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Food for Thought: Fat & Sugar-Heavy Diet is Harmful to the Brain & Causes You to Eat More



Do you eat only when you’re actually hungry? Many of us eat even when our bodies don’t need food. Just the thought of food entices us to eat. We think about food when we see other people eating, when we pass a favorite fast-food restaurant, when we see a scrumptious snack near the check-out at a convenience store. In addition, we’re the targets of sophisticated advertising techniques designed to keep thoughts of food and the pleasures of eating almost constantly in our minds.


Obviously, overeating unhealthy foods can lead to overweight. But looking beyond direct effects on expanding waistlines, our lab studies how mental functioning is related to diet. We’ve found a troubling link between a fat-rich diet common in the West and brain-related ailments that can actually impair our ability to avoid overeating.



Fatter and fatter


Many scientists believe that societal factors, such as advertising, have combined to create an environment in which the temptations to eat have overwhelmed our body’s natural biological ability to control what and how much we consume. The result is that in the United States, two-thirds of adults, and more than one third of children and adolescents, are now overweight or obese. This trend is spreading to other countries all over the world. Even worse, diseases that are associated with excess body weight – such as diabetes, high blood pressure and heart problems – are also becoming more prevalent.


At the core of the problem is the fact that many of the foods we can’t seem to resist are unhealthy. Some of the most attractive and popular foods in our current environment contain high amounts of saturated fats – high levels are found in red meats and dairy products like ice cream and butter. This type of diet is consumed by so many people in the US and other western societies that it is often called the “western diet.” No wonder obesity has become such a problem.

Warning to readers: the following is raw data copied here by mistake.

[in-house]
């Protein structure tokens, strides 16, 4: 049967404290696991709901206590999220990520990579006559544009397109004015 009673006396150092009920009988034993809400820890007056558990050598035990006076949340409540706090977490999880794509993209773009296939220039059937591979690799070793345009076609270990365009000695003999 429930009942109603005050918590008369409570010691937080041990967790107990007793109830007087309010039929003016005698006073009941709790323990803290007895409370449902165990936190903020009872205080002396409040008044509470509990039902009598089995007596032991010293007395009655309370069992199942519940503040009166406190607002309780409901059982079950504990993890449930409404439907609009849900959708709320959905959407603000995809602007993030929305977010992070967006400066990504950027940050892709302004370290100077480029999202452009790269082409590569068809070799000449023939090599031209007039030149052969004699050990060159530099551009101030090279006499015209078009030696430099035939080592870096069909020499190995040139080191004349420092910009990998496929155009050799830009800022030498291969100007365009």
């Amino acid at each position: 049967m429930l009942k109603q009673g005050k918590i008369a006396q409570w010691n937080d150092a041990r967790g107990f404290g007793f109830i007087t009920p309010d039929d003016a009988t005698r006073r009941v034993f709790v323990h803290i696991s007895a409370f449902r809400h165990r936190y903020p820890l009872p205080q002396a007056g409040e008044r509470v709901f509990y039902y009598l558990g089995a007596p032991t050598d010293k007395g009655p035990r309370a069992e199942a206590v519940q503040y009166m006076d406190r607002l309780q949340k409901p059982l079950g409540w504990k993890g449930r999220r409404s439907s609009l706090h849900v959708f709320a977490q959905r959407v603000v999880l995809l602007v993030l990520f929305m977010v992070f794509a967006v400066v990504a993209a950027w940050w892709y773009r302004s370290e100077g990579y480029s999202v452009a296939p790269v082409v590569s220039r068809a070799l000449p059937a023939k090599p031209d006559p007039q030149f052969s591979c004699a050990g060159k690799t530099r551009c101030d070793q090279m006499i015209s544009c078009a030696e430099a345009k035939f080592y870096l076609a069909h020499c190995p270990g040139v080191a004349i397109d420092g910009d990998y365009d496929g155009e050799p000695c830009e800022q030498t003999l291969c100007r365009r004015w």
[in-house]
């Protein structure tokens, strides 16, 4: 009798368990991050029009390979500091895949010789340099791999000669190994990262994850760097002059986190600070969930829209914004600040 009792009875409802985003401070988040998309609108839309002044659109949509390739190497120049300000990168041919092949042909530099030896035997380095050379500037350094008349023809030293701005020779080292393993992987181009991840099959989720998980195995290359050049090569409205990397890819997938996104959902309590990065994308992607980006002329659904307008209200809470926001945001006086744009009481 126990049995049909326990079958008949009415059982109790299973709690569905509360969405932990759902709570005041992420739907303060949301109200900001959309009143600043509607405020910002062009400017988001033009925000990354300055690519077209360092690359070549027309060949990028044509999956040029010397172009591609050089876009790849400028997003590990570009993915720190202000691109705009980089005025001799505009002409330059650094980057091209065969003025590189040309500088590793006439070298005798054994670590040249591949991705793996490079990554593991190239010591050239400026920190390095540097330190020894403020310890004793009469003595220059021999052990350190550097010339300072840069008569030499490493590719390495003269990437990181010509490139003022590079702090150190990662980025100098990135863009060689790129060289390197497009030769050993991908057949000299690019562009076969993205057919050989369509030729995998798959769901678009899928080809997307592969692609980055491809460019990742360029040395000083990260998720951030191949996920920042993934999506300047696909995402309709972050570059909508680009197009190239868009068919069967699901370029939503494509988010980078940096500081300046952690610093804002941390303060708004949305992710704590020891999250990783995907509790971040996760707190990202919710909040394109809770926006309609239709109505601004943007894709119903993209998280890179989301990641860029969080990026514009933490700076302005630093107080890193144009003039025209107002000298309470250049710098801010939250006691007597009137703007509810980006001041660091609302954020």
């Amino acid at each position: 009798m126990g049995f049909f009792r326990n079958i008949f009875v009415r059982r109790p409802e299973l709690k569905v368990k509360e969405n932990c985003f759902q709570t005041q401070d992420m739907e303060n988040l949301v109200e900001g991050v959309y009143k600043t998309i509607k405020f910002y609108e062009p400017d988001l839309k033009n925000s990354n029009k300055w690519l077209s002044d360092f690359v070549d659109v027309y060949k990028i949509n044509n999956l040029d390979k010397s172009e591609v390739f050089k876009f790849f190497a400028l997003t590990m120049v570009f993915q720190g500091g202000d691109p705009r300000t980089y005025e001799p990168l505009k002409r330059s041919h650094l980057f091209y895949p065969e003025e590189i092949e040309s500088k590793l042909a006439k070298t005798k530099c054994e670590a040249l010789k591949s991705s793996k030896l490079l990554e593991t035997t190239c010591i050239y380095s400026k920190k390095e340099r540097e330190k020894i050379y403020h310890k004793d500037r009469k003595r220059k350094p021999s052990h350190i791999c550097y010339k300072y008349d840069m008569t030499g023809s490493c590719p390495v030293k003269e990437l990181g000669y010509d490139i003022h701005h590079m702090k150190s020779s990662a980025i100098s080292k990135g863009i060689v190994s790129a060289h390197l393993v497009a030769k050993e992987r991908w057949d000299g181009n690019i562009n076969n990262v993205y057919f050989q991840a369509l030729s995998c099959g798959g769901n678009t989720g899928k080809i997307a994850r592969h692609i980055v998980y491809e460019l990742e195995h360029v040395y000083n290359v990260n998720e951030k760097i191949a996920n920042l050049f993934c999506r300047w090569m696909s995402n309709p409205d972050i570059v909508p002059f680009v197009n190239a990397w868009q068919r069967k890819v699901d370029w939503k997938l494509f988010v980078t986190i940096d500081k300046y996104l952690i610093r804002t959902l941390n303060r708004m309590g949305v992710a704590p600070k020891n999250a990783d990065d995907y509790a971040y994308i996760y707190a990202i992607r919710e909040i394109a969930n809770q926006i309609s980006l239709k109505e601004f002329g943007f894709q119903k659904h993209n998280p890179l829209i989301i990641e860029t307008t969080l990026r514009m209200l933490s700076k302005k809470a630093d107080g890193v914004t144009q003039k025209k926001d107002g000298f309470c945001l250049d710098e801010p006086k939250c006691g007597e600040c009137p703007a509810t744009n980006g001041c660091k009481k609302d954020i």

Beyond bellies to brains


Over the past several years, many scientists have reported that consuming a western diet and gaining excess body weight may have harmful effects on the brains of both human and nonhuman animals. For example, some research suggests that middle-aged adults who are overweight and obese are at greater risk for developing Alzheimer’s disease and other types of late-life cognitive dementias compared to people of normal weight. The results of other studies suggest that even children as young as seven years of age may suffer certain types of memory impairments as a consequence of consuming too much of a western diet and accumulating too much body fat.


Much information about the nature of the effects of western diets on the brain comes from studies with rats and mice. Research in our lab and elsewhere has repeatedly shown that feeding rats a diet with levels of saturated fat and sugar much like those in the human western diet weakens the blood-brain barrier (BBB). The BBB is a system of cells and membranes that form tight junctions to prevent harmful agents that circulate in the bloodstream from entering the brain. Feeding rats a western-style diet weakens those tight junctions and thereby allows potentially harmful substances to pass into the brain.


By Terry Davidson and Camille Sample. Image by Karsten Winegeart. Special thanks to The Conversation.

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